This year marks the 50th anniversary of TENNIS Magazine's founding in 1965. To commemorate the occasion, we'll look back each Thursday at one of the 50 moments that have defined the last half-century in our sport.
“The one perfect truth. That number arrives every Monday morning—pure, objective, apolitical, honest, and unwavering.”
That’s how former pro Bill Scanlon described his ATP computer ranking, which he first earned in the mid-1970s. Read now, four decades after those rankings began, his words may sound a little overblown. Surely Scanlon didn’t think a man can be reduced to a number, did he? Perhaps not, but like most of his colleagues of that era, he wasn’t completely opposed to the idea when it came to measuring himself as a player. At least it was a number he could believe in, and that he could control.
There’s that word again: control. We just read about how it, rather than money, was what was drove the ATP to walk out of Wimbledon in 1973. When the men banded together to protest their fellow player Niki Pilic’s suspension from the tournament, the British press made them out to be ungrateful and greedy. But what they wanted more than anything was, after decades of amateur rule, to become masters of their own fates. A month later, in August ’73, the tour took another step in that direction by releasing its first set of computer rankings.
It’s hard to imagine now what the big deal was; weekly rankings have become so associated with tennis that Roger Federer could appear in a commercial about the topic for ESPN:
That’s largely because we’ve forgotten, if we ever knew in the first place, about what came before. During the amateur era, there were no official, objective rankings. Instead, national federations came up with their own lists of who would be allowed to play the Grand Slams, and who would make up the country’s Davis Cup teams.
The players were at the mercy of amateur officials, who were known to play favorites. To build their careers, Los Angeles natives Bobby Riggs and Pancho Gonzalez had to work around the head of the Southern California Tennis Association, Perry Jones, who controlled much of amateur tennis in the United States. Jones suspended Gonzalez for truancy, and he tried to keep Riggs out of prestigious national events because he thought he was too short to become a champion. When Riggs finally made it to Wimbledon, in 1939, he proved Jones wrong by sweeping the singles, doubles, and mixed doubles.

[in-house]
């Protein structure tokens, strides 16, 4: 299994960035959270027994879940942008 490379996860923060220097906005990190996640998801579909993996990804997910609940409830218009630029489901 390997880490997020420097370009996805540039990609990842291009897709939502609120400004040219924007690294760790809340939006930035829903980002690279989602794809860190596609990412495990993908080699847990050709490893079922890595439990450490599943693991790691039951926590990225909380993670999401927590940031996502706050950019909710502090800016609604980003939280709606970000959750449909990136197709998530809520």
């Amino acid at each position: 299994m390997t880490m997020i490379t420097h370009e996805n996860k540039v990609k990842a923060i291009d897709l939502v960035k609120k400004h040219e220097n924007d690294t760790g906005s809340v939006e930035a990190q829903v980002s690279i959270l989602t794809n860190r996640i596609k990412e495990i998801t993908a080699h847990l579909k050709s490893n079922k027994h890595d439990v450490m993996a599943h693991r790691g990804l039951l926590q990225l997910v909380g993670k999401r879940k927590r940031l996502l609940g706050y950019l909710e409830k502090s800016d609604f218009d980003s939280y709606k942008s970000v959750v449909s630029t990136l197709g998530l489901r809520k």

The tournaments themselves had their own favorites. As Stan Smith told ATP.com in 2013, “The history leading up to the ranking system included a ‘star system’ as far as entries into tournaments. Some players would be on a list as players that could help sell tickets, and they would have priority over others. The ranking system was a hot point for the players. The ATP felt that it wanted to control the ranking system and not let the ITF or anyone else control it.”
On Monday, August 23, 1973, a year after its formation, the ATP produced its first set of (then-monthly) “computer” rankings based strictly on the players’ results from the previous 12 months. “Computer” is in quotes because, well, there was no computer.
Mike Estep, who ran the ranking system for much of the 1980s, told USA Today in 2013, “The computer was just an adding machine that had the ability to divide by 12.” The calculations were done by hand, printed on a giant piece of paper from a dot-matrix printer—“it went halfway around the room”—and “hung like giant tapestries in the locker area so players could verify their results.”
The first ranking list included 186 players, and the man at the top of it was Ilie Nastase. Unlike Scanlon, who was a product of the all-business pro era, Nastase had begun his career in the looser, less-lucrative amateur days. He was honored to be the first No. 1, but this most artistic of players had reservations about such a coldly meritocratic system of skill assessment. Nasty claimed that the atmosphere changed on tour once the rankings became a fact of life. He had idolized the 1960s Australian greats, men who had brought a macho, self-deprecating bonhomie to the locker room. Nastase said that hanging out with other players was different once “everyone had a number hanging over them.” Hierarchy, rather than camaraderie, would become the rule in tennis for the next generation. By 1981, John McEnroe would speak for his tour mates when he said, “Deep down, nobody gives a s--t about anybody else.”
The WTA joined the ranking revolution in 1975, and tweaks have been made to both systems over the years. They went from monthly to weekly, the players were given a chance to exclude their worst results, and presumably, full-fledged computers were booted up.
While the system began as a way to eliminate subjectivity from tournament entries and team rosters, the rankings have taken on a life of their own. The ATP threw a gala party in Manhattan during the U.S. Open in 2013 to celebrate its 40-year anniversary. Federer said, “it’s what drives our game," while other players believe that the rankings have played a part in the sport's rapid evolution, quality-wise, since the 1970s. No one can afford to rest on his or her laurels when they have numbers hanging over their heads. One thing Scanlon forgot to say about the computer is that it is also merciless.
With the advent of computer rankings, tennis joined the West’s fledgling meritocracy of that period, the same one that made entry into elite schools in the U.S. more about brains than family connections for the first time. A sport originally reserved for ladies and gentlemen, tennis had operated on a similarly paternalistic model until 1968, when professionals were finally admitted to its biggest tournaments. Five years later, with the computer rankings, that unshakable, unavoidable ladder of judgement, the men took a big step toward self-rule by making sure that the right players entered them.